This shrine was built in 1870 by Belgians Casimir and Frank DeLeuil, nephews of Rev. Polydore Fermont, chaplain at Nazareth 1868 – 1872. When a life-threatening storm raged while they were en route from Belgium to America in 1869, the two young men promised Our Lady that if she would bring them safely to shore, they would build a shrine in her honor. Frank and Casimir came to Nazareth to work as carpenters, so within a year, they completed the shrine. Their mother sent from Belgium framed pictures of the fifteen mysteries of the rosary. These were hung and a white marble prie dieu was placed before a statue of Mary holding the Christ Child. The brothers built the curved benches.
At first, the shrine was in the cemetery, where it served as an overnight mortuary chapel when the remains of Sisters who died at a distance were brought to Nazareth on the evening train. In 1893, a large crucifix was erected in the cemetery, and the shrine was moved to its present location.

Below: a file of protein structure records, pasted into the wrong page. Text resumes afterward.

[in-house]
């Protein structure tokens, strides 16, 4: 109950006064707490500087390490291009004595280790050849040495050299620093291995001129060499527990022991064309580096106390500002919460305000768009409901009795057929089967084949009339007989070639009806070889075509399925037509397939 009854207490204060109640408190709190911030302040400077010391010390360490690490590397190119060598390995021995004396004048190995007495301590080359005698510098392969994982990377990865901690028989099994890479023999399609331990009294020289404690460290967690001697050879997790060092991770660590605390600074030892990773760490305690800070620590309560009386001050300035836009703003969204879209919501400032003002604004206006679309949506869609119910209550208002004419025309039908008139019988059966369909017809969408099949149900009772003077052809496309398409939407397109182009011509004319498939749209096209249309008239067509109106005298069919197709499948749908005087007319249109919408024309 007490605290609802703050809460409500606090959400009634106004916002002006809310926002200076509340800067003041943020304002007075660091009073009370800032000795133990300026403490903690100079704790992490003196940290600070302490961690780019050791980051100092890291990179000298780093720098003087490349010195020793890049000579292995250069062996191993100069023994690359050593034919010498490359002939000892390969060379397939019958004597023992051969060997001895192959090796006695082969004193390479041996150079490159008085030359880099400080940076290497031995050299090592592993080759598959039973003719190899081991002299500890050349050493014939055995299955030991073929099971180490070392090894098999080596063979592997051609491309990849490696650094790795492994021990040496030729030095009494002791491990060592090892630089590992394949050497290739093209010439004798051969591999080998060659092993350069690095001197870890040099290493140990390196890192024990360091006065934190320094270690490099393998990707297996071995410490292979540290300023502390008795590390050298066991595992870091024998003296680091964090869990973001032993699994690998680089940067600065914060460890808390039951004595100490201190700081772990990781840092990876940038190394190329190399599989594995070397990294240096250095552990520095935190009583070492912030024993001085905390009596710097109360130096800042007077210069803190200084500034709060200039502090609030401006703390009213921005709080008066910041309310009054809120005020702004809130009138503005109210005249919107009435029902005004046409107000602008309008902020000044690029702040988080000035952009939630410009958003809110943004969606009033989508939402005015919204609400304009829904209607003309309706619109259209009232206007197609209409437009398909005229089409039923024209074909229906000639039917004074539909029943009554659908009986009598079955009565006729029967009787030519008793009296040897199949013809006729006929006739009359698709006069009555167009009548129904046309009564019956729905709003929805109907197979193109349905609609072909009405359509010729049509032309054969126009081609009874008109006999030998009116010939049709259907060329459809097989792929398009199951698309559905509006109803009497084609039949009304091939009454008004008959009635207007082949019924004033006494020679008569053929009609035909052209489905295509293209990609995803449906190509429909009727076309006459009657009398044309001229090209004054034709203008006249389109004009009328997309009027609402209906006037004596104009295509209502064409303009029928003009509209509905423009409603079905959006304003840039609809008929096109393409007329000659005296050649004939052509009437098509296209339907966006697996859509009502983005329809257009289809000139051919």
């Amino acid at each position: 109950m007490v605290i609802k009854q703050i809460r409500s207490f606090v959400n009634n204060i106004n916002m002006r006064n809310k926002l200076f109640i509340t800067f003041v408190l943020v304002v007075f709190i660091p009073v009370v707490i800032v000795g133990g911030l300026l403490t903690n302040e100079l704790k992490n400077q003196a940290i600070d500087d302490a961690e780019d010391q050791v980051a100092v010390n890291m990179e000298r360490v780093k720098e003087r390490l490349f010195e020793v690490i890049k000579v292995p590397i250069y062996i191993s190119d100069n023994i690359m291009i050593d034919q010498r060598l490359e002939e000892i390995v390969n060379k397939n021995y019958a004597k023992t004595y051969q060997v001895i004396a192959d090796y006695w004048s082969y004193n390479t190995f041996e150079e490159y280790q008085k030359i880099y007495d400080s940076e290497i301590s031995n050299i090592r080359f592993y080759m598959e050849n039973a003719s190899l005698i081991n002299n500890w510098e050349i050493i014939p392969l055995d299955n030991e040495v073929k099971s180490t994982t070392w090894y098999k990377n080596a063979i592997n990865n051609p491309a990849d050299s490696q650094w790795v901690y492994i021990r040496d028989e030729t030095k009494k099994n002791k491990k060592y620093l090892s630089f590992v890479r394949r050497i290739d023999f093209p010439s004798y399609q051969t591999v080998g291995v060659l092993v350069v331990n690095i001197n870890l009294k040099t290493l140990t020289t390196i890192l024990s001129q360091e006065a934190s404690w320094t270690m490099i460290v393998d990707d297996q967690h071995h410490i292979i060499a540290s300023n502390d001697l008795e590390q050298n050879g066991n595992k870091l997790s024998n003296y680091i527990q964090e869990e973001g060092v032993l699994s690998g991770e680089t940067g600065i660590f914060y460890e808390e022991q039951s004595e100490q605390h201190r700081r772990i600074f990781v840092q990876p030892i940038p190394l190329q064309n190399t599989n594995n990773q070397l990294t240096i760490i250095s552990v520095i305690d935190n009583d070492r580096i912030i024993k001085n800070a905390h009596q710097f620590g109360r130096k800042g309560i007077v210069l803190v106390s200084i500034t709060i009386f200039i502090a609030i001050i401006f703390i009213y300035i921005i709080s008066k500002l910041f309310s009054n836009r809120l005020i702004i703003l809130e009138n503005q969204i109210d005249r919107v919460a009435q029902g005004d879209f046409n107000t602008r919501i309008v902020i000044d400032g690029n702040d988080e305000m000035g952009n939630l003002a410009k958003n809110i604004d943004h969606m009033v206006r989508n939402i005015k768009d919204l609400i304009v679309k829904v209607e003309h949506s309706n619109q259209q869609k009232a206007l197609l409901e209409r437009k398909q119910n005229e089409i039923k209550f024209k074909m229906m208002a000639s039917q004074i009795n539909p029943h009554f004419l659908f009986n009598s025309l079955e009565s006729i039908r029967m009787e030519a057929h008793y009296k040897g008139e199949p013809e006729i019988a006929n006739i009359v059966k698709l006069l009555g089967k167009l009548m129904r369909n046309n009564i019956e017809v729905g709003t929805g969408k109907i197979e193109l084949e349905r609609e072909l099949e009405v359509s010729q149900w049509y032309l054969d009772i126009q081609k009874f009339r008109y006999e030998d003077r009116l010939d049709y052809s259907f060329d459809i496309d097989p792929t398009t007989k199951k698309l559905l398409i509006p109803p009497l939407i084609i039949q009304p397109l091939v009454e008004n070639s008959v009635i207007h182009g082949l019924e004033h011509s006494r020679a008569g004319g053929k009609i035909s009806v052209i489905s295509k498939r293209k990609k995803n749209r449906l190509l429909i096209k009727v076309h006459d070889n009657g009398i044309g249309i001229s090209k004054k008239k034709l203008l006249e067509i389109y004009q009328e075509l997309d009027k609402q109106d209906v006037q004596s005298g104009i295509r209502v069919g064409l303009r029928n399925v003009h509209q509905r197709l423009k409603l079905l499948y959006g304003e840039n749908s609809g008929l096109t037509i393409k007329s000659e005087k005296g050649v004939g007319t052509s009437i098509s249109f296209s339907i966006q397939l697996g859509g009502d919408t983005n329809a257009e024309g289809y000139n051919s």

Frank DeLeuil returned to Belgium to care for his mother after his father’s death. Casimir worked as a carpenter at Nazareth until his death, July 9, 1876, at age 31. He is buried in this cemetery. In 1938, Idalie DeLeuil, cousin of Casimir and Frank, came from her home in Louisville to make a retreat at Nazareth. She spoke lovingly of her cousins.
The shrine has been refurbished many times. The current ink drawings of the Mysteries of the Rosary are the work of Luke Boiarski, SCN, in 2020.
For more than a century and a half, the shrine has been cared for as a witness of the faith of two young men, of the Sisters and students here. Its unusual design attracts visitors who continue to find it a place of rest and prayer and place their lives into the care of Mary.